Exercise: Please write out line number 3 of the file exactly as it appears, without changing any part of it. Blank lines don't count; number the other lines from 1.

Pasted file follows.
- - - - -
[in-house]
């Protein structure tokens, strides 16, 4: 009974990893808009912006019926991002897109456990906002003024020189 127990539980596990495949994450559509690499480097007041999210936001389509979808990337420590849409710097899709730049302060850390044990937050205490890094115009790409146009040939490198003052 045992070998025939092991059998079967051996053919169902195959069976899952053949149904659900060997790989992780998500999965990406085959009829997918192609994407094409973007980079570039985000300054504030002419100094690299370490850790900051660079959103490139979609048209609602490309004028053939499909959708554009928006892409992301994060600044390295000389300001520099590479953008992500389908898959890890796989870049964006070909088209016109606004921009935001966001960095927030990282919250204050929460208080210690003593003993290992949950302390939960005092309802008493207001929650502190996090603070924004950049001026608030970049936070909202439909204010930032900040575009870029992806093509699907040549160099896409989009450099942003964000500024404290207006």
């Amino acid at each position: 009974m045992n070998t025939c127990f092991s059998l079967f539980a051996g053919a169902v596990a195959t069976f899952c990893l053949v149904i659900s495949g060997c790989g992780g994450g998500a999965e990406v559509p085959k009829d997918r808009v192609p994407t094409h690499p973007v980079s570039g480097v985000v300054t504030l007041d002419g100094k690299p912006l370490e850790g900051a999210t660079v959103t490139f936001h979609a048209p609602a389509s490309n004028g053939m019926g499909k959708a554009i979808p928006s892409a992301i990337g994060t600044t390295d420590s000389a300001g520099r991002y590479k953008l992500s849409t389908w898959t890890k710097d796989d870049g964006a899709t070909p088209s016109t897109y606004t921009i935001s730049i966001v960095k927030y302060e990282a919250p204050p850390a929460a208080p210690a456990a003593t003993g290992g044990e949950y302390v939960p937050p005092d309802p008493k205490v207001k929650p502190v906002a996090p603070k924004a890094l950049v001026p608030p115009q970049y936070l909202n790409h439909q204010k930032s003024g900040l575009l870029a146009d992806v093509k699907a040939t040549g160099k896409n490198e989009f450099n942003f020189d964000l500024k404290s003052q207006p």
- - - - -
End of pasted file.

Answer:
């Amino acid at each position: 009974m045992n070998t025939c127990f092991s059998l079967f539980a051996g053919a169902v596990a195959t069976f899952c990893l053949v149904i659900s495949g060997c790989g992780g994450g998500a999965e990406v559509p085959k009829d997918r808009v192609p994407t094409h690499p973007v980079s570039g480097v985000v300054t504030l007041d002419g100094k690299p912006l370490e850790g900051a999210t660079v959103t490139f936001h979609a048209p609602a389509s490309n004028g053939m019926g499909k959708a554009i979808p928006s892409a992301i990337g994060t600044t390295d420590s000389a300001g520099r991002y590479k953008l992500s849409t389908w898959t890890k710097d796989d870049g964006a899709t070909p088209s016109t897109y606004t921009i935001s730049i966001v960095k927030y302060e990282a919250p204050p850390a929460a208080p210690a456990a003593t003993g290992g044990e949950y302390v939960p937050p005092d309802p008493k205490v207001k929650p502190v906002a996090p603070k924004a890094l950049v001026p608030p115009q970049y936070l909202n790409h439909q204010k930032s003024g900040l575009l870029a146009d992806v093509k699907a040939t040549g160099k896409n490198e989009f450099n942003f020189d964000l500024k404290s003052q207006p």